They're actually much easier to write (and to read) than they are to explain. The ideal result is that each line should take on a new meaning when it's repeated, because of context, though the words remain identical. And the first & last line should be the most transformed, because of the shift in perspective over the course of the poem.
The folks at the group were unsure, to say the least, when I introduced the idea tonight. However, by the end, everyone had produced three poems they were at least interested in, and seemed to enjoy the potential of the verse form. I enjoy them because they allow you to play with the meaning and context of phrases, and the structure of the poem kind of inherently creates a feeling of importance and depth to the words - a cyclical, nearly mythical tone.
I've posted the three I wrote here: http://skadhisgydhja.livejournal.com/35640.html.
Sunday, June 22, 2008
Read here: http://skadhisgydhja.livejournal.com/35581.html
Saturday, June 21, 2008
This had me completely stumped. How the heck should I know? I thought about it for ages (I actually started down this path during the last assignment, while trying to figure out the central conflict, so I was a bit dismayed to find out that this was the next task.) To me deciding what type of novel I wanted to write - genre and theme and plot - was all one huge dilemma, and I couldn't find any loose threads with which to start unravelling the knot. All of the options had potential, and none of them felt exactly right.
Finally I decided that what I needed to do was actually explore all of these possibilities rather than trying to decide which one was the perfect version of the story before moving on. So I'm writing a summary of the story specific to each - what? sub-sub-genre? tone? I'll just go with type - type of story and, at the end, I'll decide which one looks best or like the most interesting to write. It's actually going really well and it's a lot of fun.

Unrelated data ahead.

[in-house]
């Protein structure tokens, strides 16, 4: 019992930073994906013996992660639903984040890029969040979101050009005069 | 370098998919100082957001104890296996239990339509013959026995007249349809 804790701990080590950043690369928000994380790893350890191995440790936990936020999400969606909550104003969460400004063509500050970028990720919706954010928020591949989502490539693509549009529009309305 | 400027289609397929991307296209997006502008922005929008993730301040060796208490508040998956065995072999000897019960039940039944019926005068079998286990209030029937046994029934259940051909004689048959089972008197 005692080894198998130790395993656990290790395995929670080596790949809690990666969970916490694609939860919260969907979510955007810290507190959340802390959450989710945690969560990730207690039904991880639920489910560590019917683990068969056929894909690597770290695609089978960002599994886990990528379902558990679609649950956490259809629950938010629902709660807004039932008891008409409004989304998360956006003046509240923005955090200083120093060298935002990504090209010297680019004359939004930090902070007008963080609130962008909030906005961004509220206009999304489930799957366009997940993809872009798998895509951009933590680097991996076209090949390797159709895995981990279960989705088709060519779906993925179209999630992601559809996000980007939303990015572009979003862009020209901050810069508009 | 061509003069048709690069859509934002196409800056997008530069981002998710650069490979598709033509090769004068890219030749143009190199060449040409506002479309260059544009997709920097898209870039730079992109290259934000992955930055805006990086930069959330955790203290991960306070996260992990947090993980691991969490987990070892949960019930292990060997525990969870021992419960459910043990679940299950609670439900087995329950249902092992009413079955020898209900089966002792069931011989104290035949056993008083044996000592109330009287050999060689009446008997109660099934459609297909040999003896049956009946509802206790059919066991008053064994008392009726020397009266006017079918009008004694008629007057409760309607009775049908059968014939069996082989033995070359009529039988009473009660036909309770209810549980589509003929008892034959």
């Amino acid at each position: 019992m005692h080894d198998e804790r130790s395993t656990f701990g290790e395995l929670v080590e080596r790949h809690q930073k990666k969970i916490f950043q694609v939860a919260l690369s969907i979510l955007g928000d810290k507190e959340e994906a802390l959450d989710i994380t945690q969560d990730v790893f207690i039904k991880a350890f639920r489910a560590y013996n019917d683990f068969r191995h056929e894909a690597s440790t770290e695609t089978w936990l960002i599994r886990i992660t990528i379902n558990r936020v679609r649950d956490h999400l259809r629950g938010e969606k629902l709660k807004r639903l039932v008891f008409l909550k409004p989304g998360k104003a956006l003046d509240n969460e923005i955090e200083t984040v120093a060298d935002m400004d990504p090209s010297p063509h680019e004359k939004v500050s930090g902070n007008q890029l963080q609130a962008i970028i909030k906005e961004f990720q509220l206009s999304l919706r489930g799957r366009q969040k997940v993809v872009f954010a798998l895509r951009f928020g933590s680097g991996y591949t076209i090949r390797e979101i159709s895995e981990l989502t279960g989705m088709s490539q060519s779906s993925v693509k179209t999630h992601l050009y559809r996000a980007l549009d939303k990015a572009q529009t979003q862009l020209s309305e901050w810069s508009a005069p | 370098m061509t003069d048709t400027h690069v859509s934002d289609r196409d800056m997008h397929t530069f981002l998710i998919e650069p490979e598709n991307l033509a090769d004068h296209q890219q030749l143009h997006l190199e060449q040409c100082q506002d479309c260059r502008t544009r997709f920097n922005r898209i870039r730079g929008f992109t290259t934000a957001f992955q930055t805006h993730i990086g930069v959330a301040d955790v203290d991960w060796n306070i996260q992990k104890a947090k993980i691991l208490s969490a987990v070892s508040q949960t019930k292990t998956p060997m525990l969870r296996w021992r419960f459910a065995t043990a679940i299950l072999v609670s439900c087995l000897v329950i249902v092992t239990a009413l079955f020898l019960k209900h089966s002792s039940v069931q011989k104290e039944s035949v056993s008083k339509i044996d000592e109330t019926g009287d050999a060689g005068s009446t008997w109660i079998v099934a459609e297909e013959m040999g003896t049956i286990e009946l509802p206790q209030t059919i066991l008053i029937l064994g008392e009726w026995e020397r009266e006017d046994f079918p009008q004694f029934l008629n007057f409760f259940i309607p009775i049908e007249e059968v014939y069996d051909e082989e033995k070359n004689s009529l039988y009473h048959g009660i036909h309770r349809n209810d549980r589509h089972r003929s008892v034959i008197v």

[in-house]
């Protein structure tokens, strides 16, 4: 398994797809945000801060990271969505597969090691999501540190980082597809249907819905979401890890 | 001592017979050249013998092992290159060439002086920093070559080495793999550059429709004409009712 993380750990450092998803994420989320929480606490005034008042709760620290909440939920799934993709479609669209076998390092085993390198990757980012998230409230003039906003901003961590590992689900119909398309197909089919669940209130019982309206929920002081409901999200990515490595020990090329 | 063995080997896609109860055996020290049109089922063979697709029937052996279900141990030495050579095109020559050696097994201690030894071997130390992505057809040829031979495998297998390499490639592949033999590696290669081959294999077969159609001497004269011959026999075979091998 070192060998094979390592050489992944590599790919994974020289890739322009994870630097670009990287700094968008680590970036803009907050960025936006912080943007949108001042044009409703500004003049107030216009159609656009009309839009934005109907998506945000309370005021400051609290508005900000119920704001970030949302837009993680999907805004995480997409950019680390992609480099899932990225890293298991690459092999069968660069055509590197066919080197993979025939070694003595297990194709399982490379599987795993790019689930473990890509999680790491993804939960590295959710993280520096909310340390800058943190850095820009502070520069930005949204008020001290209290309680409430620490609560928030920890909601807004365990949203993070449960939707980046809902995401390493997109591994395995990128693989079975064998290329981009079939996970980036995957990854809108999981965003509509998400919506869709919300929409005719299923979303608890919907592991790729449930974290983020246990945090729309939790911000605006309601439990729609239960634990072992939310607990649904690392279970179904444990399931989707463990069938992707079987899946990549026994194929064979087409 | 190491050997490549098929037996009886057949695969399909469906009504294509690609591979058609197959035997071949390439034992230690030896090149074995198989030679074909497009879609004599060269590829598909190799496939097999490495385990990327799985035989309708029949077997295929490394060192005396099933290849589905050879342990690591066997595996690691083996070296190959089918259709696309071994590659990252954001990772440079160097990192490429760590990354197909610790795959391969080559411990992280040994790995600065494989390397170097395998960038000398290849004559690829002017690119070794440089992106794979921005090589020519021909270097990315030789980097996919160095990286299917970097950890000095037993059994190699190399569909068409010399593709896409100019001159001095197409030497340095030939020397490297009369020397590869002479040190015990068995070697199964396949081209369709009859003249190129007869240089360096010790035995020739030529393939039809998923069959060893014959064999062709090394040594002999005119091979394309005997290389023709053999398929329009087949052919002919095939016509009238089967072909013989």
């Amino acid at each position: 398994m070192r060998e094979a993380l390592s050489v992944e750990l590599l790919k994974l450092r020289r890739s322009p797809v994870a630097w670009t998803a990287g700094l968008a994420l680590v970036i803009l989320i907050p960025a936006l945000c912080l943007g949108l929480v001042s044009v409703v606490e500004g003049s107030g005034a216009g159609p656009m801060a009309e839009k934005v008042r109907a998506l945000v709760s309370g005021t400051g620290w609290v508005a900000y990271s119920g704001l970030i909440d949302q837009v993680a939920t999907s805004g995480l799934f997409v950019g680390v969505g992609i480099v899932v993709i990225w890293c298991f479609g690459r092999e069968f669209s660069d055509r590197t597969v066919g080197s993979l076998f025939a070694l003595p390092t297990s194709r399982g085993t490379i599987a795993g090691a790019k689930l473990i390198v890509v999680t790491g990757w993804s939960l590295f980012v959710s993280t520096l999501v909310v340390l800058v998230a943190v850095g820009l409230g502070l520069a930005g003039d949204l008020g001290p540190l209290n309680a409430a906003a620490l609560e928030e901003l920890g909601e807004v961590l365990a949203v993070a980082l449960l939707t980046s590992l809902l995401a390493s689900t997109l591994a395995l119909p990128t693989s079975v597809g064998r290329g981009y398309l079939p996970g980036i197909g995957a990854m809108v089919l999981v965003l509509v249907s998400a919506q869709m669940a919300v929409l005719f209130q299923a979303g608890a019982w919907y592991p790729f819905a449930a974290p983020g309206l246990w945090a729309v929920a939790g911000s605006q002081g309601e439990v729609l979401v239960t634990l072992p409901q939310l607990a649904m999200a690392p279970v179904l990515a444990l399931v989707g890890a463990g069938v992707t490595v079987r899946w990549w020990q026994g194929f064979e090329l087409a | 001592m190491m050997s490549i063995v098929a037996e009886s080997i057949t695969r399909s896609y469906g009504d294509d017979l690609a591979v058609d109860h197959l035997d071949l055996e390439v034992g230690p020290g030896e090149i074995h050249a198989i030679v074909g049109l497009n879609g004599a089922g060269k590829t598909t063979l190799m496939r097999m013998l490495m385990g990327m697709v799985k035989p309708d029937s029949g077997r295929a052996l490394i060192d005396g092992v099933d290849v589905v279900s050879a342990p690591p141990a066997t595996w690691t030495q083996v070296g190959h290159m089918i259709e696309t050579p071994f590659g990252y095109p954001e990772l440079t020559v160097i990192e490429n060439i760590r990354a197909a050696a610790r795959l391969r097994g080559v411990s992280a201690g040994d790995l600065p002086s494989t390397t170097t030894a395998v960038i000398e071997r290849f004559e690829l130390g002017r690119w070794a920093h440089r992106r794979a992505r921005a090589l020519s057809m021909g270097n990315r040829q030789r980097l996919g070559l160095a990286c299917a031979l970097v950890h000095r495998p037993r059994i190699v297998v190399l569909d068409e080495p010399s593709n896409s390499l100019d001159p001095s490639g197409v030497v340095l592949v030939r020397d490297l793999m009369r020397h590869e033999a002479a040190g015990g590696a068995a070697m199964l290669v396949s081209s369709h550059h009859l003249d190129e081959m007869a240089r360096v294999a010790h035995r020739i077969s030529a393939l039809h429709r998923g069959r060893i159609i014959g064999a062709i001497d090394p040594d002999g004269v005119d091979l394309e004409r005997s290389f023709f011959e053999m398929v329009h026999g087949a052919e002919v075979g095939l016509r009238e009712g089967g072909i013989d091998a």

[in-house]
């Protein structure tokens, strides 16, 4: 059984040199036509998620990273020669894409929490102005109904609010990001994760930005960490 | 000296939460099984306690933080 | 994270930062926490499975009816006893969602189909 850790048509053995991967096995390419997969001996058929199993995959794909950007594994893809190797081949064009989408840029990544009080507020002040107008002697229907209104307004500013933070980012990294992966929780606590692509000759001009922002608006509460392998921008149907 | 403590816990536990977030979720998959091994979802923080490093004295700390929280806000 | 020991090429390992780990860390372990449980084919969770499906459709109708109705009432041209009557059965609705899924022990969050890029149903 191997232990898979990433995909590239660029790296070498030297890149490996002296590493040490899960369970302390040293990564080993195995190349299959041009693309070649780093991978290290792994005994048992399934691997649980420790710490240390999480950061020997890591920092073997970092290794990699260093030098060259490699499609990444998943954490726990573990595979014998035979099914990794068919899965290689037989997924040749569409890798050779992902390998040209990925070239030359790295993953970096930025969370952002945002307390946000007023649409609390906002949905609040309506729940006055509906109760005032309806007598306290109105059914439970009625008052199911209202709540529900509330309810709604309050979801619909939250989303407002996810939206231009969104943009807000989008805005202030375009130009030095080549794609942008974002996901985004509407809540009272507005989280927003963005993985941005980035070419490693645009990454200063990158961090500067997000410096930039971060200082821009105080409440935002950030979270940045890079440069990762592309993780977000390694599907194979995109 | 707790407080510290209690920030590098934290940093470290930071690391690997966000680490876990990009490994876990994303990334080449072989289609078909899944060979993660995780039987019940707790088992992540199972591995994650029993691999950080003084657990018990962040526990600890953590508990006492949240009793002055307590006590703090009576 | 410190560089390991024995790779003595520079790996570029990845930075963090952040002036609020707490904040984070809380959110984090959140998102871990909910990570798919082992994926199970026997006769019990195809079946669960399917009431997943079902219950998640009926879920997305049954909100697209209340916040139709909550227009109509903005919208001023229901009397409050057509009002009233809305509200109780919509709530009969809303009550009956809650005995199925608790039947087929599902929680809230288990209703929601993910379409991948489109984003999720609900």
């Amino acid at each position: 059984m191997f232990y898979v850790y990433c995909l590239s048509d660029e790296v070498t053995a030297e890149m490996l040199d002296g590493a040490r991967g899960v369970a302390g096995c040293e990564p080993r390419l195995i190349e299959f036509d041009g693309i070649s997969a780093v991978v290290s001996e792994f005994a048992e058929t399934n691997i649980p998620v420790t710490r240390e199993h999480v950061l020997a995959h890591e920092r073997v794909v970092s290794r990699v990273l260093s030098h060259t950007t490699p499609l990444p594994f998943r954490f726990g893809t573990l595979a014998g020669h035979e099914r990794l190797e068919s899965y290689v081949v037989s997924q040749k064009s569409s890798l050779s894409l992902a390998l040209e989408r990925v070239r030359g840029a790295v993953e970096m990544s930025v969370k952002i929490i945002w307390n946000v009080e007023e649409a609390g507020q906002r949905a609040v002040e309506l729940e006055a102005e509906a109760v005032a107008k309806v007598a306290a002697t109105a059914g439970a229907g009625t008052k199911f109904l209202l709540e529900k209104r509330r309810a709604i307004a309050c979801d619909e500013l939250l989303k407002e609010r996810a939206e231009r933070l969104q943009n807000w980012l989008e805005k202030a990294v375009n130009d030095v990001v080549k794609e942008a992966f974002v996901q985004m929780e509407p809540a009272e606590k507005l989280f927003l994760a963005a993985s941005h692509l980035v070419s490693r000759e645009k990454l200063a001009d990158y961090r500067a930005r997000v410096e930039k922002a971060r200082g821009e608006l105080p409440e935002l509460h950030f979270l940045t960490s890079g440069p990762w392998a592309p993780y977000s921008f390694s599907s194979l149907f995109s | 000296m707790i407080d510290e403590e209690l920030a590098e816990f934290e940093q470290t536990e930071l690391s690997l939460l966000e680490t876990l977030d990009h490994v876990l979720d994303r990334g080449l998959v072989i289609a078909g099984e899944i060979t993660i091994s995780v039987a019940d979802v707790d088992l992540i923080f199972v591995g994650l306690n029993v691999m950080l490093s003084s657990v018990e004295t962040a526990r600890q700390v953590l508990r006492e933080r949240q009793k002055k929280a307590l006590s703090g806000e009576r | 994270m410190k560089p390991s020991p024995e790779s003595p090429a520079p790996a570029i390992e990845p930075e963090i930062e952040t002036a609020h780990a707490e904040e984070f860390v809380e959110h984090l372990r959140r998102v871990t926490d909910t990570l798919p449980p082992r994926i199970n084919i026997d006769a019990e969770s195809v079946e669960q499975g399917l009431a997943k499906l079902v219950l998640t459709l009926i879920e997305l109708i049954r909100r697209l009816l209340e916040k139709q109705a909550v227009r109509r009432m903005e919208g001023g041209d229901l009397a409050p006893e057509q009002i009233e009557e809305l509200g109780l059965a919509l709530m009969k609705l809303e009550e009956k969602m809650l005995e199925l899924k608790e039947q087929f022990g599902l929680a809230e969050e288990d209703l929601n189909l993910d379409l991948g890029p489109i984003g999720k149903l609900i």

This idea is probably ridiculously obvious to those of you who plot ahead of time, but it's kind of news to me. :) I guess that's why I'm doing this whole Isaiah exercise.
Friday, June 20, 2008
This is not an illegal copy of the book. I am currently using the only extant copy of this ebook acquired through the original purchase. The terms of sale state "No part of this book may be reproduced in any form or by any electronic or mechanical means..." We did not reproduce the book except, perhaps, in the most technical sense. DaWG S attached the book to an email to me and then deleted her copy. I will be returning it to her when I've had a chance to try it out for a bit - without keeping a copy - and, if I've found the book helpful, buying my own copy then.
I don't want to deprive anyone of the income they've earned by producing and selling a good product. However, money is tight for me, as well. I don't have the ready cash to purchase every ebook I think I would like or use. Trust me, I'd have a lot more books by now if I could. :) Though I enjoy the convenience of ebooks and am aware that it's the only cost-effective way for some books to get into print, I strongly believe that publishing in an electronic format should not make it illegal for readers to preview or borrow books.
I'm not doing anything unethical. Whether I'm doing anything illegal is up to Lazette Gifford - but I hope she'll at least email me before she sues.
Thursday, June 19, 2008
This was a whole lot harder than I thought it was going to be. I thought I had a solid idea, but when I tried to put it into words it became painfully obvious that I only had half of an idea, at best. I didn't have a central conflict or even a clue what kind of novel I wanted to write. I mean, I knew it was a fantasy, but dark? Romantic? Mystical? Hardboiled? I had no idea. I spent days trying to come up with something - anything - that gave me some insight into the basics of what this novel was about.
In the end, though I made some progress, I'm still not really sure. But rather than get hung up on trying to figure the whole novel out right now (which this whole having a plan to follow for developing the book thing was supposed to avoid, anyway) I decided to keep the idea a little vague, still, and hope that future exercises will help me figure it out.